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Don Quixote Paperback – Apr 26 2005
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From Publishers Weekly
There would seem to be little reason for yet another translation of Don Quixote. Translated into English some 20 times since the novel appeared in two parts in 1605 and 1615, and at least five times in the last half-century, it is currently available in multiple editions (the most recent is the 1999 Norton Critical Edition translated by Burton Raffel). Yet Grossman bravely attempts a fresh rendition of the adventures of the intrepid knight Don Quixote and his humble squire Sancho Panza. As the respected translator of many of Latin America's finest writers (among them Gabriel Garcia Marquez, Carlos Fuentes and Mario Vargas Llosa), she is well suited to the task, and her translation is admirably readable and consistent while managing to retain the vigor, sly humor and colloquial playfulness of the Spanish. Erring on the side of the literal, she isn't afraid to turn out clunky sentences; what she loses in smoothness and elegance she gains in vitality. The text is free of archaisms the contemporary reader will rarely stumble over a word and the footnotes (though rather erratically supplied) are generally helpful. Her version easily bests Raffel's ambitious but eccentric and uneven effort, and though it may not immediately supplant standard translations by J.M. Cohen, Samuel Putnam and Walter Starkie, it should give them a run for their money. Against the odds, Grossman has given us an honest, robust and freshly revelatory Quixote for our times.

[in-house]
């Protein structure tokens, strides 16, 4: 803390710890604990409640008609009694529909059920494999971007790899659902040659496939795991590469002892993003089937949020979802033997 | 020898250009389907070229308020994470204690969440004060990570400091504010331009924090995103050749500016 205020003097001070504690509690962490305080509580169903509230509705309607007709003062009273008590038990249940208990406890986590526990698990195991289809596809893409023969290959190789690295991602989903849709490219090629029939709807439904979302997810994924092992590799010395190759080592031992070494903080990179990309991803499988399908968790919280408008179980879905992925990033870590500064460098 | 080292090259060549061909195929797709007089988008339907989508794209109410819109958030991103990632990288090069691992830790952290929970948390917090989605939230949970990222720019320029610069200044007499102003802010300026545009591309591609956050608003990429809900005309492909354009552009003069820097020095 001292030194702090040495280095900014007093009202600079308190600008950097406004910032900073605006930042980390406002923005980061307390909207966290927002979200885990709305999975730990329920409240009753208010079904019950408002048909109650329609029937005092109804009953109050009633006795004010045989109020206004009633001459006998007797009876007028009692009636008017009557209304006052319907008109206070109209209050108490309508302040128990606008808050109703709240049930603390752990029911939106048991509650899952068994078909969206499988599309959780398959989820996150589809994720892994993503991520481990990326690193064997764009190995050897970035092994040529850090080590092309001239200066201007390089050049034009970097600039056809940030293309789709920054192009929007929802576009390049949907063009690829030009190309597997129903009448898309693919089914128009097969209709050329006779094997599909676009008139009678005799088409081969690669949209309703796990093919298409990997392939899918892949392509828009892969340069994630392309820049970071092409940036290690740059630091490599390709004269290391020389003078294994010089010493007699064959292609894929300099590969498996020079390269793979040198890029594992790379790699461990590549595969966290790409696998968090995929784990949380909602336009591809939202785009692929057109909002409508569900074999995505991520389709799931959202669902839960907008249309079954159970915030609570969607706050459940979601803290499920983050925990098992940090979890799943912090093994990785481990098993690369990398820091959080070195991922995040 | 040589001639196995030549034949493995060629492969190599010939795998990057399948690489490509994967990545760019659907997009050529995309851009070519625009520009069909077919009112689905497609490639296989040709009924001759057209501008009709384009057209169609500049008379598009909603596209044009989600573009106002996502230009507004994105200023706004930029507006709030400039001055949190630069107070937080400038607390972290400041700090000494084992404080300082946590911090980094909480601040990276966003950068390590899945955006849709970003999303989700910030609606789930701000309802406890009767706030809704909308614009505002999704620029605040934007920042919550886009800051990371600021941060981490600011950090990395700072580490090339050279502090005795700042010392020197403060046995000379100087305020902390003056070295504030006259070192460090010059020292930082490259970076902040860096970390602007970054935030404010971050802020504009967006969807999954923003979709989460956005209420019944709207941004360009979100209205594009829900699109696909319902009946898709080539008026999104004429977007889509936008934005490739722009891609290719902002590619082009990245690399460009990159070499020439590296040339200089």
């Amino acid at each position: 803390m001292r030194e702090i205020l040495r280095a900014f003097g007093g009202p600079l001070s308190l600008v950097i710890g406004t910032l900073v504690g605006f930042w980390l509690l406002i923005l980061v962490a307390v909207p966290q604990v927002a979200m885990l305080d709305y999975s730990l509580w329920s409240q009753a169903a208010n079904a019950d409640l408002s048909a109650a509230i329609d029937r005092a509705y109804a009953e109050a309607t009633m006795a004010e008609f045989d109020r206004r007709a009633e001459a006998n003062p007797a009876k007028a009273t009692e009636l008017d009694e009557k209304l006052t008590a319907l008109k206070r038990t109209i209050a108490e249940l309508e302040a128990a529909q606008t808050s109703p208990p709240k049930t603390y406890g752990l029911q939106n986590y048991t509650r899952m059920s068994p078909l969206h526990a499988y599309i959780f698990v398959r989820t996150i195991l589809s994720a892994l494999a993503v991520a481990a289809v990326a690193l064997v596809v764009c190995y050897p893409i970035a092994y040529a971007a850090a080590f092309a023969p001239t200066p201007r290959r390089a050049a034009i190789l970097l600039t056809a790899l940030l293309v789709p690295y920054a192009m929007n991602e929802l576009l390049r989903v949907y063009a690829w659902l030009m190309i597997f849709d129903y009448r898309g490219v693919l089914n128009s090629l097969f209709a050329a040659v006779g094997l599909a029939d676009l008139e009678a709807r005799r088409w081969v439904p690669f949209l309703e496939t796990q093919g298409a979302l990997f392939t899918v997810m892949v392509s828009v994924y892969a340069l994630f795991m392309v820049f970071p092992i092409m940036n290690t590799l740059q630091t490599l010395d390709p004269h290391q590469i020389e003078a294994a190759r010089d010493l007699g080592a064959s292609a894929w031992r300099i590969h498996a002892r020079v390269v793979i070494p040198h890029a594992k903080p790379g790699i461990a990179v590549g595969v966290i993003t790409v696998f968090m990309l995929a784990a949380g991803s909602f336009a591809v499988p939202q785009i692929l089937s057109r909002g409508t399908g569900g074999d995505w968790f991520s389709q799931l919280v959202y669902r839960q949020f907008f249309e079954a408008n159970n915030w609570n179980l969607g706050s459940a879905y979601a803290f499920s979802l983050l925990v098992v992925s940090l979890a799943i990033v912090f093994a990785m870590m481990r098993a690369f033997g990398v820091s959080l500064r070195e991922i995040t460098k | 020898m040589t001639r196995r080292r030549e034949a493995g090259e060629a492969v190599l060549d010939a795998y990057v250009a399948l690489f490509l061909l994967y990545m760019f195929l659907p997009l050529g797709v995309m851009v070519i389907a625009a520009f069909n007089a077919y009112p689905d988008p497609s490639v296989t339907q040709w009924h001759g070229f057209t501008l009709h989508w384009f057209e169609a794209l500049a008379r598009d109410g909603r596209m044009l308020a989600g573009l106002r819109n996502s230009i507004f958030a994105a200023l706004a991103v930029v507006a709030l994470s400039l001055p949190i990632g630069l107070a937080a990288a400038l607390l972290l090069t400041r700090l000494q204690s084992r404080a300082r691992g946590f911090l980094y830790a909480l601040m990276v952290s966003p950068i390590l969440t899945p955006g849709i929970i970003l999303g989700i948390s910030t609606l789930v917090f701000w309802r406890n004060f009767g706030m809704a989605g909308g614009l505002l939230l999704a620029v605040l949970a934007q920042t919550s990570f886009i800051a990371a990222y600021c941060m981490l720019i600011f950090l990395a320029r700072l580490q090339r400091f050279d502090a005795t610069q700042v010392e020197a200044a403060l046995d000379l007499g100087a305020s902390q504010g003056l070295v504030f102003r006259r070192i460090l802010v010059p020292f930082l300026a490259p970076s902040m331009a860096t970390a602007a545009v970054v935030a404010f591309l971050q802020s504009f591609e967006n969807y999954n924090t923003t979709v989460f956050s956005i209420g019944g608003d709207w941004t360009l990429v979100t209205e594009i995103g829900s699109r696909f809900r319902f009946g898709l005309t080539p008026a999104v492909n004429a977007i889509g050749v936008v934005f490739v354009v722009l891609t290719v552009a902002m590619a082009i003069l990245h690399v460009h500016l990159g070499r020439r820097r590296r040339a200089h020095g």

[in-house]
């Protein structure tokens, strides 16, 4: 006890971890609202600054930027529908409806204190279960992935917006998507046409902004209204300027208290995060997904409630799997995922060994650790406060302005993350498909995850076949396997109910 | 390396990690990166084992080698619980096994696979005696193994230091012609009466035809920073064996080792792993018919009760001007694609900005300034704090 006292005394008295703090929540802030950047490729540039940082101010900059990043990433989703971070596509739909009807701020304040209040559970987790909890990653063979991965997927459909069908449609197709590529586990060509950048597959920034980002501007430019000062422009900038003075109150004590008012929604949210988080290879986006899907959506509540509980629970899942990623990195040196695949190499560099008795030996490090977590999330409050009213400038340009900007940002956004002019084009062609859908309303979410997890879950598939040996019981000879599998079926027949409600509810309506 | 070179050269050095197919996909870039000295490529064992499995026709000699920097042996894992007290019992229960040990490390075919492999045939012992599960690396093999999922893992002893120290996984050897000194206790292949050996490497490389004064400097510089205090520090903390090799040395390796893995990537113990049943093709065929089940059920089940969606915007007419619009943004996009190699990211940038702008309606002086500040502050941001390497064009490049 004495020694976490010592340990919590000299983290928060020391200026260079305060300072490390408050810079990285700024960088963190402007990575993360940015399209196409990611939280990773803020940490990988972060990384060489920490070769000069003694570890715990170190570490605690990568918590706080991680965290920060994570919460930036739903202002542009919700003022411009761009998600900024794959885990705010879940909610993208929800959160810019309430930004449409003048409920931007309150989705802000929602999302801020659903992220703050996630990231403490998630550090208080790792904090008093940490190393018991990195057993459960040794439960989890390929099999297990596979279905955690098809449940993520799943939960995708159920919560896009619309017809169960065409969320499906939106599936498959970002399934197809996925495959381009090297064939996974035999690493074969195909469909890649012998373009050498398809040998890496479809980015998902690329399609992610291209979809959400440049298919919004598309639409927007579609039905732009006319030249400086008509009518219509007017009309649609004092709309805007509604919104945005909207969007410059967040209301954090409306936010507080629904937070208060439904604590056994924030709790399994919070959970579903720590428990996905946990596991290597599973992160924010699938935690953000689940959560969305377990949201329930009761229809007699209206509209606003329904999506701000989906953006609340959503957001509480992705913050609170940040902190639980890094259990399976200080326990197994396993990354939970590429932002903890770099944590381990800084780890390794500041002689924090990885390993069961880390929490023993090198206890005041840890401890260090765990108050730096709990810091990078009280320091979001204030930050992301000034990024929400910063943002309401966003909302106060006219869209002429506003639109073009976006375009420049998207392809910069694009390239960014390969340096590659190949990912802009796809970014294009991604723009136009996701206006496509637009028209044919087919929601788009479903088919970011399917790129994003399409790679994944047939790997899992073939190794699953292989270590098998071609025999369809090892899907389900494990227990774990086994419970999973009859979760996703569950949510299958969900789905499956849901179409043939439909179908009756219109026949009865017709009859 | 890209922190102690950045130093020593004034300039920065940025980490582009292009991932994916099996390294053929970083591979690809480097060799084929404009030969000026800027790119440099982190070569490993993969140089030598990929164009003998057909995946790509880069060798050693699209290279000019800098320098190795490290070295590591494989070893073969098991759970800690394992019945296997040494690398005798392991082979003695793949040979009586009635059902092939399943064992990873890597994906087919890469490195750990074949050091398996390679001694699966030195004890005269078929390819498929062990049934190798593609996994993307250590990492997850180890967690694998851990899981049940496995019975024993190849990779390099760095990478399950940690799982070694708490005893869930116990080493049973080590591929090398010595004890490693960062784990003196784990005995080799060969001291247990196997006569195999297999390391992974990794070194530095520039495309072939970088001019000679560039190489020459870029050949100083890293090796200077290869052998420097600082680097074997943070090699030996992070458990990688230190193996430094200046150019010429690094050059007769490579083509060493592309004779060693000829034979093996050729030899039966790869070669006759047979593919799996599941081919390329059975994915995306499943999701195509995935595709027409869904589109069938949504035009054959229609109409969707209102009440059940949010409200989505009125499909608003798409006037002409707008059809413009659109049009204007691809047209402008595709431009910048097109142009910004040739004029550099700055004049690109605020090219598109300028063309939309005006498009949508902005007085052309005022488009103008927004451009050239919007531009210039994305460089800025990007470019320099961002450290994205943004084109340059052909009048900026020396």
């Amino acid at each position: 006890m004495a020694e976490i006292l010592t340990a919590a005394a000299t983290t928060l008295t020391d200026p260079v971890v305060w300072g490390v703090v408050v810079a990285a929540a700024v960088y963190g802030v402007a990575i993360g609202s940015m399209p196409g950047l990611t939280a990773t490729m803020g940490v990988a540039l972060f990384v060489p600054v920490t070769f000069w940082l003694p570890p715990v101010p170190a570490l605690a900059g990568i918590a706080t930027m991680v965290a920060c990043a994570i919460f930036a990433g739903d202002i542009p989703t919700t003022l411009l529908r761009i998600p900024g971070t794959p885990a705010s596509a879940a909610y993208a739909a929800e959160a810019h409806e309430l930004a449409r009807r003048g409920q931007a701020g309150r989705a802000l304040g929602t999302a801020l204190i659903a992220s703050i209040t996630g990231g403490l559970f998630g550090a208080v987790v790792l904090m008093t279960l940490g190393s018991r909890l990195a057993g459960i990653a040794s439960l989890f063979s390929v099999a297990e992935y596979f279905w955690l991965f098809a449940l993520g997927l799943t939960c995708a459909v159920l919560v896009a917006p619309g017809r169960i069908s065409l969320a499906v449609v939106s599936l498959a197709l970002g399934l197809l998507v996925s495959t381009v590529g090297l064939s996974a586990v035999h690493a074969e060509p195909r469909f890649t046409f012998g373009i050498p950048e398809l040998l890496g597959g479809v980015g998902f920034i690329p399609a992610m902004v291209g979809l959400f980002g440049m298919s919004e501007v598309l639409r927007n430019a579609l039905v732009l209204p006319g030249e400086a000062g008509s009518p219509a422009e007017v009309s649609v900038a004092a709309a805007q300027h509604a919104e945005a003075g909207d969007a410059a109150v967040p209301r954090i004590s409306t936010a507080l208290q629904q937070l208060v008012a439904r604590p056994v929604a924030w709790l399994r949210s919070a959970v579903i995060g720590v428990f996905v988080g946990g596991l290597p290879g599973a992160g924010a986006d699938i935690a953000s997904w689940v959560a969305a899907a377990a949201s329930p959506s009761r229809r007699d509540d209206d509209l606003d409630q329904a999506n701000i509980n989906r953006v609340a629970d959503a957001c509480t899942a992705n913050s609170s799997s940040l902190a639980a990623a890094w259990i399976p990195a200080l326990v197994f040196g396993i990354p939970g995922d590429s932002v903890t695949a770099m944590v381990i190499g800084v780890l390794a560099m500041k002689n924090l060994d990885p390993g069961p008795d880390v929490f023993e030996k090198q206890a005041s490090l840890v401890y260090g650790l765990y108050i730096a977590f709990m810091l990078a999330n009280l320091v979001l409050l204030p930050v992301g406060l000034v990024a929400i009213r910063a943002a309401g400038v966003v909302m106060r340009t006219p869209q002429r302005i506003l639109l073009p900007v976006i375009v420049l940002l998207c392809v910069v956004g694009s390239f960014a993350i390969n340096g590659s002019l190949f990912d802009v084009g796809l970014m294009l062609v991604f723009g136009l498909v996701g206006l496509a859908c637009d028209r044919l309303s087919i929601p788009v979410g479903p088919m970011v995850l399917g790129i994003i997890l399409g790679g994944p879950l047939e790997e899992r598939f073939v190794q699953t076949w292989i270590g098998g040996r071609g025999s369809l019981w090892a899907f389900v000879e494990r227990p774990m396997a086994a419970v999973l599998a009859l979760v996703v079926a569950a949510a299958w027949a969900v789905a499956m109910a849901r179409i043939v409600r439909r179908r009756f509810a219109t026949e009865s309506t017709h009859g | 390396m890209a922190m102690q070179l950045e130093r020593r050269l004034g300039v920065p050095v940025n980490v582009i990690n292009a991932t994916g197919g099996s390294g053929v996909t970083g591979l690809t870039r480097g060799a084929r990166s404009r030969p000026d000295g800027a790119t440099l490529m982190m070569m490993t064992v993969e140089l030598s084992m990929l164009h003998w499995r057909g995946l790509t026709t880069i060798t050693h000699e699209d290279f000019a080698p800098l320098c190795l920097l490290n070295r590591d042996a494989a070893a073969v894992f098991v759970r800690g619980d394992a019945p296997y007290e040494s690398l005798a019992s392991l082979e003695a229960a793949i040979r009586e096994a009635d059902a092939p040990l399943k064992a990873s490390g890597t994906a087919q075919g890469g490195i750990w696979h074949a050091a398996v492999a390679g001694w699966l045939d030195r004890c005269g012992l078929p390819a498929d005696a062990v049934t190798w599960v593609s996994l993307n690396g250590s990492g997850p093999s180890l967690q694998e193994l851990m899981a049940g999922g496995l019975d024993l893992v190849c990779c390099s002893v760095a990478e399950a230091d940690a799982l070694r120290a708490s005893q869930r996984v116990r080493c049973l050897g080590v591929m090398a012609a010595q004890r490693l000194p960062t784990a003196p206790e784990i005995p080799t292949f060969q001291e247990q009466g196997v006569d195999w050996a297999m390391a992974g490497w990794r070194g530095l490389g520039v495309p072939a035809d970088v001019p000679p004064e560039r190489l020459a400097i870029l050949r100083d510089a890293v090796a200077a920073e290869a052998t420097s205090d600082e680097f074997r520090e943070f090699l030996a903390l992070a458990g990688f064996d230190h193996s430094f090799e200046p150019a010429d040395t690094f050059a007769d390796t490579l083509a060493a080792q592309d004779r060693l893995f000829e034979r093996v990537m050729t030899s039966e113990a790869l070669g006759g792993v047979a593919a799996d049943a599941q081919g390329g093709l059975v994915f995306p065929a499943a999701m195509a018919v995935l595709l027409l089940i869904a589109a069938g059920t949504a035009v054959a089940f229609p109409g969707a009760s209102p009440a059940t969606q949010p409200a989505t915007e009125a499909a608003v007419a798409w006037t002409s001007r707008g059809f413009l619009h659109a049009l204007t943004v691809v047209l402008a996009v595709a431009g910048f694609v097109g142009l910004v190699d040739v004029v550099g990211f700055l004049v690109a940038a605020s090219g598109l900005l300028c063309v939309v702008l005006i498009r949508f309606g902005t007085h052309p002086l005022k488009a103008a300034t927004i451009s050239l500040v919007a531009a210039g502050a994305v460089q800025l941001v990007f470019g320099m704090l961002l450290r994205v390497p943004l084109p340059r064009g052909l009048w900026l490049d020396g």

Copyright © Reed Business Information, a division of Reed Elsevier Inc. All rights reserved. --This text refers to the Hardcover edition.
“Grossman has given us an honest, robust and freshly revelatory Quixote for our times” (Publishers Weekly (starred review))
“A major literary achievement.” (Carlos Fuentes, New York Times Book Review)
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Somewhere in La Mancha, in a place whose name I do not care to remember, a gentleman lived not long ago, one of those who has a lance and ancient shield on a shelf and keeps a skinny nag and a greyhound for racing. Read the first page
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Top Customer Reviews
I mean, yeah, this book is funny as hell!!! I laughed SO hard when Don Quixote and Sancho are at the Inn for the first time, and Don Quixote makes his elixer. And it didn't set so well with either him or Sancho, and almost killed poor Sancho. If you've read it, you know what I'm talking about:)
But the beauty of this book lies in the fact that Don Quixote is living a complete lie. And he seems to know that at times... most of the time, no, but every once in a while it seems like he kind of knows. But it isn't important. What's important is that he KNOWS that he MUST be a knight, that it is the only way for him to live. Screw the world. He'll save damsels in distress (or not) and damn the torpedoes. And believing with all your soul in something that no one else thinks exists, thats something I think one can relate to alot. And another beautiful touch: alot of the people he meets along the way at first are all like 'Your CRAZY man' but they ALL get swept up in it eventually. It's almost like secretly everyone wants to believe.